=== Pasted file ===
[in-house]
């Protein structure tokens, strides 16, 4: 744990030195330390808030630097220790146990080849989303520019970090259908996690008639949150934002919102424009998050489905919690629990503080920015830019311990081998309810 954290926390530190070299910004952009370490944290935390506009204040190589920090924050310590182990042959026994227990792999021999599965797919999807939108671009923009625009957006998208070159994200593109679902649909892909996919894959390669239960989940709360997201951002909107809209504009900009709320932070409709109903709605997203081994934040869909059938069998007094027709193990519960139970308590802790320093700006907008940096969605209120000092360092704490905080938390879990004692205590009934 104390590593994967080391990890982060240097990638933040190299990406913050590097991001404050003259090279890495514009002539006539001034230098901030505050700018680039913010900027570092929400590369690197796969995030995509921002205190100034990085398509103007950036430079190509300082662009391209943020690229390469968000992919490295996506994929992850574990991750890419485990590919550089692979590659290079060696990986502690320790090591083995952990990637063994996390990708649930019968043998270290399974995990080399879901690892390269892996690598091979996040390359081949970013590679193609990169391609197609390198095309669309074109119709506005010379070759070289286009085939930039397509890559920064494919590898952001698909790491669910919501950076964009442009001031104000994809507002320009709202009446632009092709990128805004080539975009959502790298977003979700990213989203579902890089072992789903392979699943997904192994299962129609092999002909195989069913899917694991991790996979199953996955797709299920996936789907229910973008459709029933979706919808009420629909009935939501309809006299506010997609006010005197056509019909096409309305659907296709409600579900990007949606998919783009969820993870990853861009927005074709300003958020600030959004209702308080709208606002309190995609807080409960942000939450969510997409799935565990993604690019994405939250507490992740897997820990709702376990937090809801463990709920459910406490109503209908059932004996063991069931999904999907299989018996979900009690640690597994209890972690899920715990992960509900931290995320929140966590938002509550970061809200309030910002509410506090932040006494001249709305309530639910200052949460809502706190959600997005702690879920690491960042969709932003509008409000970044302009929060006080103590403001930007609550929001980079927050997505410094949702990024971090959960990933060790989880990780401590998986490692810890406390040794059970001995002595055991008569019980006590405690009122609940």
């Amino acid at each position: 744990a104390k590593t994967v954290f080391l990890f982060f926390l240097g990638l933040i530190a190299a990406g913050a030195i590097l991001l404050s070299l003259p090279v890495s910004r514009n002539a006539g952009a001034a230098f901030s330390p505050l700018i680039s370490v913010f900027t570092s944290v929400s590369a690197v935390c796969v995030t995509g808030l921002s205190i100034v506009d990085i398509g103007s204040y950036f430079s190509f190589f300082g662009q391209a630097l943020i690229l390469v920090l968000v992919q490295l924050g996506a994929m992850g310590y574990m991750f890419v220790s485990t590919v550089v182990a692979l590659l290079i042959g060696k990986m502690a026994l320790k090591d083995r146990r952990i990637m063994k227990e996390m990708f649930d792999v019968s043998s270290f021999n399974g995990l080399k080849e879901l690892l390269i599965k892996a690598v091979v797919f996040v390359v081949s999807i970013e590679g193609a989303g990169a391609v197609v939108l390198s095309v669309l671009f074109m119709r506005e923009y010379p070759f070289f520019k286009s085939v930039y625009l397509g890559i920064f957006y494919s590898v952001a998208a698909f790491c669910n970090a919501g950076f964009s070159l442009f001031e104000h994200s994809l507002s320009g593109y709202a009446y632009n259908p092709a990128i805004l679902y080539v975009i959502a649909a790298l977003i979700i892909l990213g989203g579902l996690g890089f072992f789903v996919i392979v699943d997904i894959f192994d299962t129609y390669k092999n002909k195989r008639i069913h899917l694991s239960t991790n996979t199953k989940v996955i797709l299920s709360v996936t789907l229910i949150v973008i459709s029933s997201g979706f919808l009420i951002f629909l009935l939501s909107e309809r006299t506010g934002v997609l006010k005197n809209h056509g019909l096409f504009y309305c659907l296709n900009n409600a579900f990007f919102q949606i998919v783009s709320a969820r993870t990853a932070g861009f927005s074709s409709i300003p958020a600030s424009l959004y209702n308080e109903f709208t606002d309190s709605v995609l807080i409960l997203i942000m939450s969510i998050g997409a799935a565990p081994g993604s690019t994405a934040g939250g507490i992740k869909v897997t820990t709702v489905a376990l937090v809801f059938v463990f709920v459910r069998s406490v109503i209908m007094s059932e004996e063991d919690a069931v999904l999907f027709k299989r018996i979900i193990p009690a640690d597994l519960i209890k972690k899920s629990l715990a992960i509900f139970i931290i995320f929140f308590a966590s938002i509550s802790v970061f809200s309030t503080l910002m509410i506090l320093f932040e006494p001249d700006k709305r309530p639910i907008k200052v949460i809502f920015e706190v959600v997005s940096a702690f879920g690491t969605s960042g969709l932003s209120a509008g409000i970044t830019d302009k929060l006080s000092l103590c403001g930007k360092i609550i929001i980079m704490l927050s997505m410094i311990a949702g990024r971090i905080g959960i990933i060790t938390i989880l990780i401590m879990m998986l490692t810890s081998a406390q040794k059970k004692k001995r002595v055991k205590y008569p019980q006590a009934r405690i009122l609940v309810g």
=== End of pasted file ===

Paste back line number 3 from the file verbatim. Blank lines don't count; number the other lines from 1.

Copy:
């Amino acid at each position: 744990a104390k590593t994967v954290f080391l990890f982060f926390l240097g990638l933040i530190a190299a990406g913050a030195i590097l991001l404050s070299l003259p090279v890495s910004r514009n002539a006539g952009a001034a230098f901030s330390p505050l700018i680039s370490v913010f900027t570092s944290v929400s590369a690197v935390c796969v995030t995509g808030l921002s205190i100034v506009d990085i398509g103007s204040y950036f430079s190509f190589f300082g662009q391209a630097l943020i690229l390469v920090l968000v992919q490295l924050g996506a994929m992850g310590y574990m991750f890419v220790s485990t590919v550089v182990a692979l590659l290079i042959g060696k990986m502690a026994l320790k090591d083995r146990r952990i990637m063994k227990e996390m990708f649930d792999v019968s043998s270290f021999n399974g995990l080399k080849e879901l690892l390269i599965k892996a690598v091979v797919f996040v390359v081949s999807i970013e590679g193609a989303g990169a391609v197609v939108l390198s095309v669309l671009f074109m119709r506005e923009y010379p070759f070289f520019k286009s085939v930039y625009l397509g890559i920064f957006y494919s590898v952001a998208a698909f790491c669910n970090a919501g950076f964009s070159l442009f001031e104000h994200s994809l507002s320009g593109y709202a009446y632009n259908p092709a990128i805004l679902y080539v975009i959502a649909a790298l977003i979700i892909l990213g989203g579902l996690g890089f072992f789903v996919i392979v699943d997904i894959f192994d299962t129609y390669k092999n002909k195989r008639i069913h899917l694991s239960t991790n996979t199953k989940v996955i797709l299920s709360v996936t789907l229910i949150v973008i459709s029933s997201g979706f919808l009420i951002f629909l009935l939501s909107e309809r006299t506010g934002v997609l006010k005197n809209h056509g019909l096409f504009y309305c659907l296709n900009n409600a579900f990007f919102q949606i998919v783009s709320a969820r993870t990853a932070g861009f927005s074709s409709i300003p958020a600030s424009l959004y209702n308080e109903f709208t606002d309190s709605v995609l807080i409960l997203i942000m939450s969510i998050g997409a799935a565990p081994g993604s690019t994405a934040g939250g507490i992740k869909v897997t820990t709702v489905a376990l937090v809801f059938v463990f709920v459910r069998s406490v109503i209908m007094s059932e004996e063991d919690a069931v999904l999907f027709k299989r018996i979900i193990p009690a640690d597994l519960i209890k972690k899920s629990l715990a992960i509900f139970i931290i995320f929140f308590a966590s938002i509550s802790v970061f809200s309030t503080l910002m509410i506090l320093f932040e006494p001249d700006k709305r309530p639910i907008k200052v949460i809502f920015e706190v959600v997005s940096a702690f879920g690491t969605s960042g969709l932003s209120a509008g409000i970044t830019d302009k929060l006080s000092l103590c403001g930007k360092i609550i929001i980079m704490l927050s997505m410094i311990a949702g990024r971090i905080g959960i990933i060790t938390i989880l990780i401590m879990m998986l490692t810890s081998a406390q040794k059970k004692k001995r002595v055991k205590y008569p019980q006590a009934r405690i009122l609940v309810g």